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Golden Bay, New Zealand | Touring the Top of the South

Immerse yourself in a world of beautiful beaches, outstanding natural landscapes & incredible outdoor activities.

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Officially recognised as the first European to ‘discover’ New Zealand, Dutch explorer Abel Tasman anchored briefly at Wharewharangi Bay near Wainui Inlet in what we now know as Abel Tasman National Park. Tasman’s 1642 encounter with New Zealand was brief, and he would never return again. His visit to New Zealand is commemorated by the names Abel Head, Abel Tasman Point, the Tasman Mountains, Abel Tasman National Park, Tasman district and the settlement of Tasman. The district also offers access to New Zealand’s second largest National Park, Kahurangi, where intrepid nature lovers traverse the world famous Heaphy Track and Nelson Lakes National Park which includes Lakes Rotoiti and Rotoroa.
Nelson City is the main centre of the Tasman District. Latitudinally, Nelson is almost level with our capital city, Wellington, in the North Island. The Tasman District borders Canterbury to the South, Marlborough to the East and the rugged West Coast. Nelson has a large regional airport transiting 1.2 million passengers annually. 
State Highway 60 is the main route from Nelson to Farewell Spit at the very top of the South. Though the drive to the top and back can be done in one day, the beauty of golden sandy beaches, dense native forest and natural attractions will entice you to stay and make the most of this slice of kiwi heaven.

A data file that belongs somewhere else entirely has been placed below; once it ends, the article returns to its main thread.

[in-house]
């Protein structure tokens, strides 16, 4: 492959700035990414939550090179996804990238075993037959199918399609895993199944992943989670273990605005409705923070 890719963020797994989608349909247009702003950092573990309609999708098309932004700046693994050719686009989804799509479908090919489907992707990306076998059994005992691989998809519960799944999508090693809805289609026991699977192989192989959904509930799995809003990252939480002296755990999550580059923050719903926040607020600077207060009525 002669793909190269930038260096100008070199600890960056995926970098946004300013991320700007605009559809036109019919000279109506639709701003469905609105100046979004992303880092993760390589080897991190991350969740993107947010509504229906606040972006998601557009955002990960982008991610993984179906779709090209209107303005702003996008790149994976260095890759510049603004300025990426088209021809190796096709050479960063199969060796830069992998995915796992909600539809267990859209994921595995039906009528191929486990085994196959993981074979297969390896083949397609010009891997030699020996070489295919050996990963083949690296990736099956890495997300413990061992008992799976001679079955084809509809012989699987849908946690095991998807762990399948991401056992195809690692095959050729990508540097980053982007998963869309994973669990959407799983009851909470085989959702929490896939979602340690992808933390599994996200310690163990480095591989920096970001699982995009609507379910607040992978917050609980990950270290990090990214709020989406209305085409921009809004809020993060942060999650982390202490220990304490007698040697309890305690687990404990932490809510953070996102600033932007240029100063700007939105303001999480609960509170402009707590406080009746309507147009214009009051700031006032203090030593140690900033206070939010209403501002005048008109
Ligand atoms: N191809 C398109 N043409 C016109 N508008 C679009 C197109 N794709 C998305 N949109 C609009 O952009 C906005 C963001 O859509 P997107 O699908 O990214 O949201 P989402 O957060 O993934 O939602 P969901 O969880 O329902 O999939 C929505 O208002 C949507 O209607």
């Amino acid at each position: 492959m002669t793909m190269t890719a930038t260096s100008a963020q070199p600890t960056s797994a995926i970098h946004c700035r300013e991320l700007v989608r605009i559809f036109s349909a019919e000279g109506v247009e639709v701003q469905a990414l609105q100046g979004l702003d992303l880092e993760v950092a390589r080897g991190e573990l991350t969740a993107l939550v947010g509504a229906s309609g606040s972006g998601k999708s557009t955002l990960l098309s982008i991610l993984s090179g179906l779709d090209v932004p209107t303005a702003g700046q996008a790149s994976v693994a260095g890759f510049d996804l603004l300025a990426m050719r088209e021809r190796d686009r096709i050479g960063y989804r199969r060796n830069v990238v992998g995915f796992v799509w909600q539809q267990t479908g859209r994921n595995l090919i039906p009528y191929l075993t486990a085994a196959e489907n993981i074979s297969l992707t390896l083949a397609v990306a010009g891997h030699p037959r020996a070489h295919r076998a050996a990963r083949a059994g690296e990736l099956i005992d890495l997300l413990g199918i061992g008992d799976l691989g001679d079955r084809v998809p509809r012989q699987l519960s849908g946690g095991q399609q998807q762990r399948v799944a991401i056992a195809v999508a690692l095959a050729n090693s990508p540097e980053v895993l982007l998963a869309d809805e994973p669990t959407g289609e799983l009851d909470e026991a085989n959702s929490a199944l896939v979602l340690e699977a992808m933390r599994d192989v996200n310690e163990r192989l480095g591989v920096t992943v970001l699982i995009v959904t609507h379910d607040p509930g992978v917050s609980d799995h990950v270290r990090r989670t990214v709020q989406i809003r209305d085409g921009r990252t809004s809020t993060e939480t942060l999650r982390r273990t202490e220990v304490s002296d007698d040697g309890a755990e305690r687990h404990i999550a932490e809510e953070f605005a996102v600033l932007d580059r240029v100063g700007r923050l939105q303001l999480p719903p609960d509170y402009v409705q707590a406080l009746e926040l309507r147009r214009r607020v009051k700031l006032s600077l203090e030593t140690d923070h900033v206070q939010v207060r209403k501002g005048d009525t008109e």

There are several alluring stops along the way and we recommend deviating off the main road to explore Mapua & Ruby Bay. Home to several talented artisans you’ll love the artsy feel and there’s good cafes to enjoy tasty local treats and delicious aromatic coffee. From here you can follow the coastal road which will lead you back onto the main highway to Motueka.
Motueka is a thriving little town with great amenities. Supermarkets, fuel stops, pretty parks and a lovely waterfront drive with beautiful views make Motueka a worthy stop. Galleries, op shops and organic cafes dot the main street inviting you to browse and taste. Motueka has an earthy feel and many of its residents hanker after an alternative, simpler lifestyle. This is reflected in quirky accommodation options, eateries and the local Sunday Market.
Continuing on State Highway 60 from Motueka through Riwaka, you can divert right and head for Kaiteriteri. This is a loop road that will bring you back onto the main highway. It’s a beautiful drive leading to fantastic coves and bays with plenty of accommodation options should you choose to stay. Kaiteriteri offers amazing water activities, water taxis & cruises are plenty. You can hire a kayak and explore solo or take a guided tour on the water. Split Apple Rock is a favourite photo op for guests and many choose to venture to more inaccessible areas by boat. There’s loads of tracks and trails to explore in Abel Tasman National Park all with incredible views and wildlife. Marahau Beach is secluded and a bit off the beaten path but well worth the short drive.
Back on the highway your next adventure is traversing the Takaka Hill. Part of the road was washed out in a storm and is presently under one lane controls on the Riwaka side. Its steep and windy and by no means a speedy stretch of road. Several lay - buys make it easy to pull over and let traffic pass and there are plenty of good parking areas to stop off and enjoy outstanding scenery & views.